What competencies are required to be skillful in accessing and using digital information resources?
Academic Library Leadership in Media Literacy
Leadership from academic librarians advances media literacy education
DATE: Thursday, September 29
TIME: 12 PM EST
Joanna Burkhardt shares insights from her new book, Media Smart: Lessons, Tips and Strategies for Librarians, Classroom Instructors and Other Information Professionals.
Join us for a disussion of how changes with the internet, technology and the media create the need for media literacy. Librarians and information professionals have long supported students and faculty in selecting information sources. But knowing what and how to choose can be vexing, given the changing nature of expertise, authority and credibility. Understanding the language of media messages and how communication techniques can sway our thinking is important. Algorithms, bots, cyborgs and artificial intelligence can add and detract from the ability to find accurate and reliable information. Data can be understood through the creation of data visualizations, but these tools can also be used to inform or misinform. Images affect our reactions to information, but how can the authenticity of imaged be verified? Burkhardt offers examples of classroom exercises that could help to illustrate various aspects of media literacy and a list of resources providing useful information for educators.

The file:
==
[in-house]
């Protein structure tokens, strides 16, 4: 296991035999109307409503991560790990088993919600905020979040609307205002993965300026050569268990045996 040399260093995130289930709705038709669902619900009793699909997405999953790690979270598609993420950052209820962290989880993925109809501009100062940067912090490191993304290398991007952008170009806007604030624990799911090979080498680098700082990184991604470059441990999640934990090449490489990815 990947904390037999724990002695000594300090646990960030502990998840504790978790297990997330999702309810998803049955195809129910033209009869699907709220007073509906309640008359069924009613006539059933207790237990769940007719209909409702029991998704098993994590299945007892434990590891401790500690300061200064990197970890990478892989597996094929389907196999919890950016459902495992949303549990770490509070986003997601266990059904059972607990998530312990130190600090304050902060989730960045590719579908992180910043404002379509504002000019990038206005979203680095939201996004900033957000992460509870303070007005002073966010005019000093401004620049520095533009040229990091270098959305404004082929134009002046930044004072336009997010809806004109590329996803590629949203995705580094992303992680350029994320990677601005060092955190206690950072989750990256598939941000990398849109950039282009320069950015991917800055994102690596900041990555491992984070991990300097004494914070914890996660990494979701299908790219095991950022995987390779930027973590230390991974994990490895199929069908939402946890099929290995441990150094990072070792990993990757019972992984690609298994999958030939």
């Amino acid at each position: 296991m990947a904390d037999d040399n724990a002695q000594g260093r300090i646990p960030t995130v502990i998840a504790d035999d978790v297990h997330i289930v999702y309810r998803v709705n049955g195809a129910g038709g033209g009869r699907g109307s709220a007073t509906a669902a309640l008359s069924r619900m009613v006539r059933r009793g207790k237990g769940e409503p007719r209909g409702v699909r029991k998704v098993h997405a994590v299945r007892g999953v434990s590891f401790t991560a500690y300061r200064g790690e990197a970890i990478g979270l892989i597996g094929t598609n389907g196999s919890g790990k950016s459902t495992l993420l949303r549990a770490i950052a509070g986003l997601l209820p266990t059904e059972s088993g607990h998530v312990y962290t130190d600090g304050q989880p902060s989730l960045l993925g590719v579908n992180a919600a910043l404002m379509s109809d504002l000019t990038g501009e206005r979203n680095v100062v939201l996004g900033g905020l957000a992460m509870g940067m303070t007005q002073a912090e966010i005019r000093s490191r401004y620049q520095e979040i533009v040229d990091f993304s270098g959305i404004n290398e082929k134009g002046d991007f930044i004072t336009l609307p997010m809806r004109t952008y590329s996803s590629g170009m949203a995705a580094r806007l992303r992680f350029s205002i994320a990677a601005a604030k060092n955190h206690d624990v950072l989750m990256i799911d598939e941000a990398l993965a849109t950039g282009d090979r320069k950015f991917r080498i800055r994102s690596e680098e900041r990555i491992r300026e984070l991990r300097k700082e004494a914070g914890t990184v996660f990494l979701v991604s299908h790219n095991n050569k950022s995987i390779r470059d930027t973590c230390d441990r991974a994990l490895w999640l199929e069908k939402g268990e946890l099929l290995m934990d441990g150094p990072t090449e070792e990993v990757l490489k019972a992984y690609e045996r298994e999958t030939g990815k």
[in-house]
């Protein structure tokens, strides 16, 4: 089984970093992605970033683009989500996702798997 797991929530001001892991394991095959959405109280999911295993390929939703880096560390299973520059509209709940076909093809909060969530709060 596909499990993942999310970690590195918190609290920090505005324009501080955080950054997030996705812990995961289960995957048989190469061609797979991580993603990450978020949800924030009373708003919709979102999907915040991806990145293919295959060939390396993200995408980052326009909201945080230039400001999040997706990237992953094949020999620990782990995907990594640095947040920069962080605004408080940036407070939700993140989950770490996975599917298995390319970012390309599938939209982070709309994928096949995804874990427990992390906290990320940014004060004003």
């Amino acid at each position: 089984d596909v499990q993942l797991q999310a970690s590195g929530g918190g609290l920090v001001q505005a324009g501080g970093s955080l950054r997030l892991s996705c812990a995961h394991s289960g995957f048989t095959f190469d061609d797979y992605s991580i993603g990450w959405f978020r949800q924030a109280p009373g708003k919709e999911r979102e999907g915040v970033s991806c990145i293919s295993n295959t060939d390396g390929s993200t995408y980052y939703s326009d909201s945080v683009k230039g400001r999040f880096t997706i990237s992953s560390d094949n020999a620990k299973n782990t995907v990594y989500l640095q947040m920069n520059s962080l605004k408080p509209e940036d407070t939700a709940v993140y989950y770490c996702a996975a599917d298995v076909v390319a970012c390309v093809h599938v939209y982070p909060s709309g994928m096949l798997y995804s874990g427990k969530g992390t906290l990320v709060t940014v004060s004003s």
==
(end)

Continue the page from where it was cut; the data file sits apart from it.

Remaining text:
PRESENTER: Joanna Burkhardt, University of Rhode Island
As librarian at the University of Rhode Island for more than 30 years, Joanna Burkhardt and her colleagues created one of the first credit-bearing college courses in information literacy in the country, and she taught the course in person and online until 2015. She also created several short courses for ALA (the American Library Association) and ACRL (Association of College and Research Libraries) to help teachers of information literacy prepare their own courses.